Spinach, Caramelized Onion, and Tomato Quiche

SmartPoints® value per serving
Total Time
1 hr 15 min
15 min
1 hr
This quiche makes a hearty breakfast or can be served as a party appetizer. Enjoy it hot, cold, or at room temperature.


olive oil

2 tsp, extra-virgin

uncooked onion(s)

3 medium, chopped

garlic clove(s)

2 medium clove(s), minced


1 tsp

chopped frozen spinach

10 oz, thawed and squeezed dry

pizza dough mix

10 oz, refrigerated

fat free evaporated milk

¾ cup(s)


2 large, lightly beaten

light sour cream

¼ cup(s)

egg white(s)

1 large, lightly beaten

kosher salt

¼ tsp

ground nutmeg


black pepper

tsp, freshly ground

reduced-fat shredded Monterey Jack cheese

½ cup(s)

fresh cherry tomato(es)

12 medium, halved


  1. Heat a large nonstick skillet over medium-high heat. Swirl in the oil, then add the onions, garlic, and sugar. Cook, stirring occasionally, until the onions are lightly golden, about 8 minutes. Add the spinach and cook 2 minutes longer; remove from the heat and let cool 10 minutes.
  2. Preheat the oven to 350ºF. Spray a 9-inch pie plate with nonstick spray.
  3. Place the dough on a lightly floured work surface and shape it into a 4-inch circle. Cover lightly with plastic wrap and let rest 10 minutes. Roll the dough into an 11-inch circle; fit the dough into the pie plate, and flute the edges.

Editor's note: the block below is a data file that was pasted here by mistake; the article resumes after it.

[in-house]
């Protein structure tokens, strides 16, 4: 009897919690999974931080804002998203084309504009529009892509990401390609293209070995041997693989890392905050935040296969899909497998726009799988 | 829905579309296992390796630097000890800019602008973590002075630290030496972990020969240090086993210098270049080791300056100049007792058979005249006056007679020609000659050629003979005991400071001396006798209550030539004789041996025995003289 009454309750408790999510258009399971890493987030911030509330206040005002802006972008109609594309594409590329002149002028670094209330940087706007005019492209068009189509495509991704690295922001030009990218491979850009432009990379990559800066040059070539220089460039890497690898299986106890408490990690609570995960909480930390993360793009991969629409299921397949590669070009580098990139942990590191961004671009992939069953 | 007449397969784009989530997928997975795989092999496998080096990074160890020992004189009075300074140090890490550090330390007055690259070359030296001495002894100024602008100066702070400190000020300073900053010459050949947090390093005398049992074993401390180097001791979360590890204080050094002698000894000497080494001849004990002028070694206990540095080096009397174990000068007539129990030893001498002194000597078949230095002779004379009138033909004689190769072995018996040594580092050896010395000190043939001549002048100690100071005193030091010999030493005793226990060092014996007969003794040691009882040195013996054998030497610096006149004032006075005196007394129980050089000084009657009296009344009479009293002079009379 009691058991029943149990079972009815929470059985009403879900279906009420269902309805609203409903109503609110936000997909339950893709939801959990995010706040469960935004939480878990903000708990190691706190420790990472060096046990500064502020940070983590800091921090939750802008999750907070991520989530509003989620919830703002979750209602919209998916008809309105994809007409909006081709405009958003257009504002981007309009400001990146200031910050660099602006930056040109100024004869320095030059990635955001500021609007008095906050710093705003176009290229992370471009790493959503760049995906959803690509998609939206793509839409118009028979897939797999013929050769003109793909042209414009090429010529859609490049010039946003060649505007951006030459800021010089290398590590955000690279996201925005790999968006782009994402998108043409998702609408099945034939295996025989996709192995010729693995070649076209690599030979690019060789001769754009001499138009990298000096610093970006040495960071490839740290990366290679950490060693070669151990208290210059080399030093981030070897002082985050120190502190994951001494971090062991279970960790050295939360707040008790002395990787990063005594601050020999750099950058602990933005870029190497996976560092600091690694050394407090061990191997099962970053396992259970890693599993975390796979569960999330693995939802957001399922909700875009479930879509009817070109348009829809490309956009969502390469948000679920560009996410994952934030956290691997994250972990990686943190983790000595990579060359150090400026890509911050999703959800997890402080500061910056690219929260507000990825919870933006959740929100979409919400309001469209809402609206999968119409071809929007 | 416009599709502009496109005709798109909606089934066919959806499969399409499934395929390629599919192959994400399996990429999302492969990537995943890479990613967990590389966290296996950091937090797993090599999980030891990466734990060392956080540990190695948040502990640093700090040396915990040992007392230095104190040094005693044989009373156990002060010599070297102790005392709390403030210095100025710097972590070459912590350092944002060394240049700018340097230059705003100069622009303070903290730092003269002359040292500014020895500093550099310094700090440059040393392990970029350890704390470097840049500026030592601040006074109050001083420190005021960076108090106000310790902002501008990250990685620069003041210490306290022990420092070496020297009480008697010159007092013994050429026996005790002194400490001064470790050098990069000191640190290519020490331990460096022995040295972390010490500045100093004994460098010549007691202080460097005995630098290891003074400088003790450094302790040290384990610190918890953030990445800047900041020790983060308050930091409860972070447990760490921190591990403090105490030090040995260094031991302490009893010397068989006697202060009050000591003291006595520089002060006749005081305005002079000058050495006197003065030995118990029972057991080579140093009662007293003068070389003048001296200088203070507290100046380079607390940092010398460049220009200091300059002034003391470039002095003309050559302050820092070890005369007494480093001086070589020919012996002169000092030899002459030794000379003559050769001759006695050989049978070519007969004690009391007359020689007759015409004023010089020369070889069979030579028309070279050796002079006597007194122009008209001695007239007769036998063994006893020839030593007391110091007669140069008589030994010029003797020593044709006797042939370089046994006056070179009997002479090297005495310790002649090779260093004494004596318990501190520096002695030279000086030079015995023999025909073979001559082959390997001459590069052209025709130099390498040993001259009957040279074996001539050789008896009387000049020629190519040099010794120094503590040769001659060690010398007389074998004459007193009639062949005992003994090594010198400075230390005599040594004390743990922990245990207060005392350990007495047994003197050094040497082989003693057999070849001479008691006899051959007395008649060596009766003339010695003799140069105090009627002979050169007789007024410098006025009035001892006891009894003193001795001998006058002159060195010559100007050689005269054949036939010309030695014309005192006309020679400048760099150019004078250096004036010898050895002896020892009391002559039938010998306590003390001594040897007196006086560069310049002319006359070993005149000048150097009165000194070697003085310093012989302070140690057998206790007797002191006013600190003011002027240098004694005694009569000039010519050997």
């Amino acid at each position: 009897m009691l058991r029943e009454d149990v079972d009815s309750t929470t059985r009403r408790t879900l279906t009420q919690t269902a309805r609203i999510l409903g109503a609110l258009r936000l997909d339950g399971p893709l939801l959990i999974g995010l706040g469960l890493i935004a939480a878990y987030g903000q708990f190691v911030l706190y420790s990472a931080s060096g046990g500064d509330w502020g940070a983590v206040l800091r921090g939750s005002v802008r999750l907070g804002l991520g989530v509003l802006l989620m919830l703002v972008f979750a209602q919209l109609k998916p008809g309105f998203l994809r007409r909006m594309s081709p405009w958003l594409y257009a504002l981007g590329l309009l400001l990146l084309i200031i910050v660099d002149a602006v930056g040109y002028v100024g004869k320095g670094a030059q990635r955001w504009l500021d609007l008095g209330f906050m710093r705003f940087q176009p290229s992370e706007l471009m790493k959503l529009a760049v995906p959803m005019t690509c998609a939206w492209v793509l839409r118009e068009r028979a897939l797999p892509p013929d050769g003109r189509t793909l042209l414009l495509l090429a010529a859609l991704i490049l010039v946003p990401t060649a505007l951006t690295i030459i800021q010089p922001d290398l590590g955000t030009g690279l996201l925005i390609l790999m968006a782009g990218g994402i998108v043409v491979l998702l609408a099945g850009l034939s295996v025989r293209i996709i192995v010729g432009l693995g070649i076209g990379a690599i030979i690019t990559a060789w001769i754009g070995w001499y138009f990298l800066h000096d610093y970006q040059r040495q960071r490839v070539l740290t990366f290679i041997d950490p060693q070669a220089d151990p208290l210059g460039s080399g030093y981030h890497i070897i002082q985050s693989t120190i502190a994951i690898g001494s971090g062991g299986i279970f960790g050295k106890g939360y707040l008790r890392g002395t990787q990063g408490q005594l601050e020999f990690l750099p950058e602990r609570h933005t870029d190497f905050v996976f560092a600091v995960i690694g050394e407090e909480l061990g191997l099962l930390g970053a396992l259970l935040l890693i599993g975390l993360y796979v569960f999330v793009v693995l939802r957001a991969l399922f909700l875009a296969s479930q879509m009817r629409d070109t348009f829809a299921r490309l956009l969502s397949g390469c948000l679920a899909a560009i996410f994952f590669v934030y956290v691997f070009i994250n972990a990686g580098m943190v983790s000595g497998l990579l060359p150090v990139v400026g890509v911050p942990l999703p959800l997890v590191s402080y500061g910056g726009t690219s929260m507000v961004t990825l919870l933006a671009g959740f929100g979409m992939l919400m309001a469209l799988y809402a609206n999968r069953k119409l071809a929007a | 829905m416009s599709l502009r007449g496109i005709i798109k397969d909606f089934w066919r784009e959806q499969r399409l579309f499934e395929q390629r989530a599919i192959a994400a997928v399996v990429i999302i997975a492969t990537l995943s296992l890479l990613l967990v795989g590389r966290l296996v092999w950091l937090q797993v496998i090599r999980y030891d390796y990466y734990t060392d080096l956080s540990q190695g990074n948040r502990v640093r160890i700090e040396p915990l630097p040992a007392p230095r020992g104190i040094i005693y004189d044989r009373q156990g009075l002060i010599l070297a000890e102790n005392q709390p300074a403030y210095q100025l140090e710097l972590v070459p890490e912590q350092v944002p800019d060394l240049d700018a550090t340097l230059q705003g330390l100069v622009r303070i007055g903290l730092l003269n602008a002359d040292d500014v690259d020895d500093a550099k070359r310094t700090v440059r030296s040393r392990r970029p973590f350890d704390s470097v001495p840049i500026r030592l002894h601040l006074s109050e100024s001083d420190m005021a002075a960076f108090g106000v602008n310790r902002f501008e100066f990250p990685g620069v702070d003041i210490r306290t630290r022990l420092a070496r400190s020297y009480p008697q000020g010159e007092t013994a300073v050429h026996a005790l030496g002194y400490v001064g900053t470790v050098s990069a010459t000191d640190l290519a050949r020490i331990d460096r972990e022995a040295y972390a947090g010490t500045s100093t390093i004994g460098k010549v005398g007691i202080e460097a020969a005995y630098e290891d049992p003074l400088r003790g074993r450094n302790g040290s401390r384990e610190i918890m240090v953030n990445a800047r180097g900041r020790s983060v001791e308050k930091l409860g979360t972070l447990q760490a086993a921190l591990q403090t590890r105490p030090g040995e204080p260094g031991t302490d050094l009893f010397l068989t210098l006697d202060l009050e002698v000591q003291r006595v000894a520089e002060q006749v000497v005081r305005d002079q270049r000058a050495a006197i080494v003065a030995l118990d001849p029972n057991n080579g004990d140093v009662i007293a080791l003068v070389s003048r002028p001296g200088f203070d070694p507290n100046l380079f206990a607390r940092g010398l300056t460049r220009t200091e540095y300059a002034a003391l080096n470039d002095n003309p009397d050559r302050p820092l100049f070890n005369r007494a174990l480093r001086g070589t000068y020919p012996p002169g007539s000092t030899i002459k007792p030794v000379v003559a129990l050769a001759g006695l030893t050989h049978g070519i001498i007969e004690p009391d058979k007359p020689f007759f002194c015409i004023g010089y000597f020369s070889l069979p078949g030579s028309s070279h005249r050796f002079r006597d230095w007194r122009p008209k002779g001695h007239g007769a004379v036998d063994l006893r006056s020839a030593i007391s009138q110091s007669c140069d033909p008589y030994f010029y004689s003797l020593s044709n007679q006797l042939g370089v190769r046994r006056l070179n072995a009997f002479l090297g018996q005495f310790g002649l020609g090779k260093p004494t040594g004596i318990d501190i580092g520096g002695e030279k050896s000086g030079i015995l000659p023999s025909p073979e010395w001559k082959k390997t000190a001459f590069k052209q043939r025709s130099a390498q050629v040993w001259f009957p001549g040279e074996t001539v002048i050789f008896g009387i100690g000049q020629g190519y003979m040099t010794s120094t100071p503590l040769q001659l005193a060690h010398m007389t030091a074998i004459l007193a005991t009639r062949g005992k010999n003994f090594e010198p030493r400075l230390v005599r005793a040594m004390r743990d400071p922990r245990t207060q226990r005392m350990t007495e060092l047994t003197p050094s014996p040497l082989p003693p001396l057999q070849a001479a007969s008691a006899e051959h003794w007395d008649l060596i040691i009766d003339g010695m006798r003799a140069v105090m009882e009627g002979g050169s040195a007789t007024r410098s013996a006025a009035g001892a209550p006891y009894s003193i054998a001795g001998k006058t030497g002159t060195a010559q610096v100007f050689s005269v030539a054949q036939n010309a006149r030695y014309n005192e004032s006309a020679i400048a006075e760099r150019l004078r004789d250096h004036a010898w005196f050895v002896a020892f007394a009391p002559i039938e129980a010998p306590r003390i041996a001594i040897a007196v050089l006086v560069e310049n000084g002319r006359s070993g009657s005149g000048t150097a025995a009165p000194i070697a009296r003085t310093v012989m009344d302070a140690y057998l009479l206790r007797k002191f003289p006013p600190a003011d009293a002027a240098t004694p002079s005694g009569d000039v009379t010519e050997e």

4. Combine the milk, eggs, sour cream, egg white, salt, nutmeg, and pepper in a medium bowl. Sprinkle the cheese over the bottom of the pie crust. Top evenly with the spinach mixture, then pour in the egg mixture. Arrange the tomato halves, cut-side up, on top of the quiche, in a circular pattern. Place on a baking sheet and bake until quiche is just set, about 45 minutes. Remove from the oven and let stand 10 minutes before cutting. Serve immediately or at room temperature. Yields 1/6 of quiche per serving.


Quiche, a staple of the Alsace-Lorraine region of France, was so popular in the United States in the early eighties that it spawned a 1982 satirical book on male masculinity called Real Men Don’t Eat Quiche. Yet few men—or women, for that matter—can resist this savory tart, as colorful as it is flavorful.

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